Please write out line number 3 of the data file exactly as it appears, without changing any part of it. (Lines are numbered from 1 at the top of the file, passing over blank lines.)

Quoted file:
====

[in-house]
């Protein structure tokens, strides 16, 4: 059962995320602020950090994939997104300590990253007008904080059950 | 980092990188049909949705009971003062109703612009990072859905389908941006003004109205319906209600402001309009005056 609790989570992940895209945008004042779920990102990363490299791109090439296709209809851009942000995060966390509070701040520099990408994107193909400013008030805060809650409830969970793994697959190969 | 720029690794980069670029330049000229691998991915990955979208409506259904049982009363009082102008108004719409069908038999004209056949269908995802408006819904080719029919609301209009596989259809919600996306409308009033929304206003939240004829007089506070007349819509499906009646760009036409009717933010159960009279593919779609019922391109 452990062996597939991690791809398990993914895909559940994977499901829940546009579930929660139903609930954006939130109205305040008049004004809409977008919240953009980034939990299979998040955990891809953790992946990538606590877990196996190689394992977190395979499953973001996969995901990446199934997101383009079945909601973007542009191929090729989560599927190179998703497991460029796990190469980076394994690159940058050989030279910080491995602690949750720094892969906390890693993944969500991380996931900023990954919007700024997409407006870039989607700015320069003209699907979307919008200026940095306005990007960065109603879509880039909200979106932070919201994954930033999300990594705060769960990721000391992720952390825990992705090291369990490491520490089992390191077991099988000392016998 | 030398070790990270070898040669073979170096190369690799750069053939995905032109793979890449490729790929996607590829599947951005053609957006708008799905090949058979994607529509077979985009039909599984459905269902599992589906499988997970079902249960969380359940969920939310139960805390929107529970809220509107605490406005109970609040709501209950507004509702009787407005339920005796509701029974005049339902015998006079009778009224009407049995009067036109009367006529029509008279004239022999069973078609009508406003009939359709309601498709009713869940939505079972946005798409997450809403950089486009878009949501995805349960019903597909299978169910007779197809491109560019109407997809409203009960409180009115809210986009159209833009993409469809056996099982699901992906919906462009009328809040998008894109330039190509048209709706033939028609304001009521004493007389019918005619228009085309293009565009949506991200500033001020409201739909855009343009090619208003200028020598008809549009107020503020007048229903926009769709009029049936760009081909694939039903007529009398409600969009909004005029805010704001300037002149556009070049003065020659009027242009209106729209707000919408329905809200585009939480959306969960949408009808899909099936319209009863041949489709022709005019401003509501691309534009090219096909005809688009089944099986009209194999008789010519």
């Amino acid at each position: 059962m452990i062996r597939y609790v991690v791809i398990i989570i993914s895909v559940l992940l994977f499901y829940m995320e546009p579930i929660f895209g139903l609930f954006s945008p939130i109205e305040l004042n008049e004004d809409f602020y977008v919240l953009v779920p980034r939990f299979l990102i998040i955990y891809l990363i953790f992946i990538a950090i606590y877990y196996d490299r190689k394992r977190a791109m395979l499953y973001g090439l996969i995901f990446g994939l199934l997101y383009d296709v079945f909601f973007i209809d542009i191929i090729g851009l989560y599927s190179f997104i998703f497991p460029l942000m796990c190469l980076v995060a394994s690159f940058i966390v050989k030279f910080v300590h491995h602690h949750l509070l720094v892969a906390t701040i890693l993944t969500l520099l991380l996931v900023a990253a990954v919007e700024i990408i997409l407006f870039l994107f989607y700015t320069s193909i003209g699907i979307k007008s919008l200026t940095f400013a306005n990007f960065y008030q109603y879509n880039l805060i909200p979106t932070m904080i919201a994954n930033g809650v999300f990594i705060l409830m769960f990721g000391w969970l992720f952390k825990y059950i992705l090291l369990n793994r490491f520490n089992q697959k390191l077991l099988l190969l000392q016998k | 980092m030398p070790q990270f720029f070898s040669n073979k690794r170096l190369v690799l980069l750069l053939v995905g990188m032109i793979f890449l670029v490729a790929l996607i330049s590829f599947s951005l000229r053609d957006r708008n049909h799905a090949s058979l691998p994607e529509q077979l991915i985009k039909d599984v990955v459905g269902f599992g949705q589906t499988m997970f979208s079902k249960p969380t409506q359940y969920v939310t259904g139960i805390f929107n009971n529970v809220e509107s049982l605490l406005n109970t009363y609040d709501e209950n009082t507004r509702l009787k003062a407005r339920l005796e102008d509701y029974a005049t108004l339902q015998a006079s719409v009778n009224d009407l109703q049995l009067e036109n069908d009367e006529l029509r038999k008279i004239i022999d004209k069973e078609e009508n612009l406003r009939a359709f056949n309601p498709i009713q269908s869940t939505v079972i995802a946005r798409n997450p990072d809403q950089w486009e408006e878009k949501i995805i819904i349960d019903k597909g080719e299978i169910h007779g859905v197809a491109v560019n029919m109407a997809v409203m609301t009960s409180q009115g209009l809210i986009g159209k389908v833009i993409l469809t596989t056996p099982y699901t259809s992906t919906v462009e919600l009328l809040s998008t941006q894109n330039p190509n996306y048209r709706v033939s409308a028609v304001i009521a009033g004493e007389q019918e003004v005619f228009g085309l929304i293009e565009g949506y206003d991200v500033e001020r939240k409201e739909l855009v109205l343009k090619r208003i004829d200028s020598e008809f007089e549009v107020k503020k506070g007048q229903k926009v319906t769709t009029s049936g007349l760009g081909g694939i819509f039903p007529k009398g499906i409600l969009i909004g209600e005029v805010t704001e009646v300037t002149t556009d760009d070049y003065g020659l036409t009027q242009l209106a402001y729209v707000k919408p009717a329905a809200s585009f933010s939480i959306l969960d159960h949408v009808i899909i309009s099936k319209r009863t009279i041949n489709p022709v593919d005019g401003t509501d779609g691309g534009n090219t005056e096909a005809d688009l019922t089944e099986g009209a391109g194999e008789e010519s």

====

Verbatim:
């Amino acid at each position: 059962m452990i062996r597939y609790v991690v791809i398990i989570i993914s895909v559940l992940l994977f499901y829940m995320e546009p579930i929660f895209g139903l609930f954006s945008p939130i109205e305040l004042n008049e004004d809409f602020y977008v919240l953009v779920p980034r939990f299979l990102i998040i955990y891809l990363i953790f992946i990538a950090i606590y877990y196996d490299r190689k394992r977190a791109m395979l499953y973001g090439l996969i995901f990446g994939l199934l997101y383009d296709v079945f909601f973007i209809d542009i191929i090729g851009l989560y599927s190179f997104i998703f497991p460029l942000m796990c190469l980076v995060a394994s690159f940058i966390v050989k030279f910080v300590h491995h602690h949750l509070l720094v892969a906390t701040i890693l993944t969500l520099l991380l996931v900023a990253a990954v919007e700024i990408i997409l407006f870039l994107f989607y700015t320069s193909i003209g699907i979307k007008s919008l200026t940095f400013a306005n990007f960065y008030q109603y879509n880039l805060i909200p979106t932070m904080i919201a994954n930033g809650v999300f990594i705060l409830m769960f990721g000391w969970l992720f952390k825990y059950i992705l090291l369990n793994r490491f520490n089992q697959k390191l077991l099988l190969l000392q016998k | 980092m030398p070790q990270f720029f070898s040669n073979k690794r170096l190369v690799l980069l750069l053939v995905g990188m032109i793979f890449l670029v490729a790929l996607i330049s590829f599947s951005l000229r053609d957006r708008n049909h799905a090949s058979l691998p994607e529509q077979l991915i985009k039909d599984v990955v459905g269902f599992g949705q589906t499988m997970f979208s079902k249960p969380t409506q359940y969920v939310t259904g139960i805390f929107n009971n529970v809220e509107s049982l605490l406005n109970t009363y609040d709501e209950n009082t507004r509702l009787k003062a407005r339920l005796e102008d509701y029974a005049t108004l339902q015998a006079s719409v009778n009224d009407l109703q049995l009067e036109n069908d009367e006529l029509r038999k008279i004239i022999d004209k069973e078609e009508n612009l406003r009939a359709f056949n309601p498709i009713q269908s869940t939505v079972i995802a946005r798409n997450p990072d809403q950089w486009e408006e878009k949501i995805i819904i349960d019903k597909g080719e299978i169910h007779g859905v197809a491109v560019n029919m109407a997809v409203m609301t009960s409180q009115g209009l809210i986009g159209k389908v833009i993409l469809t596989t056996p099982y699901t259809s992906t919906v462009e919600l009328l809040s998008t941006q894109n330039p190509n996306y048209r709706v033939s409308a028609v304001i009521a009033g004493e007389q019918e003004v005619f228009g085309l929304i293009e565009g949506y206003d991200v500033e001020r939240k409201e739909l855009v109205l343009k090619r208003i004829d200028s020598e008809f007089e549009v107020k503020k506070g007048q229903k926009v319906t769709t009029s049936g007349l760009g081909g694939i819509f039903p007529k009398g499906i409600l969009i909004g209600e005029v805010t704001e009646v300037t002149t556009d760009d070049y003065g020659l036409t009027q242009l209106a402001y729209v707000k919408p009717a329905a809200s585009f933010s939480i959306l969960d159960h949408v009808i899909i309009s099936k319209r009863t009279i041949n489709p022709v593919d005019g401003t509501d779609g691309g534009n090219t005056e096909a005809d688009l019922t089944e099986g009209a391109g194999e008789e010519s």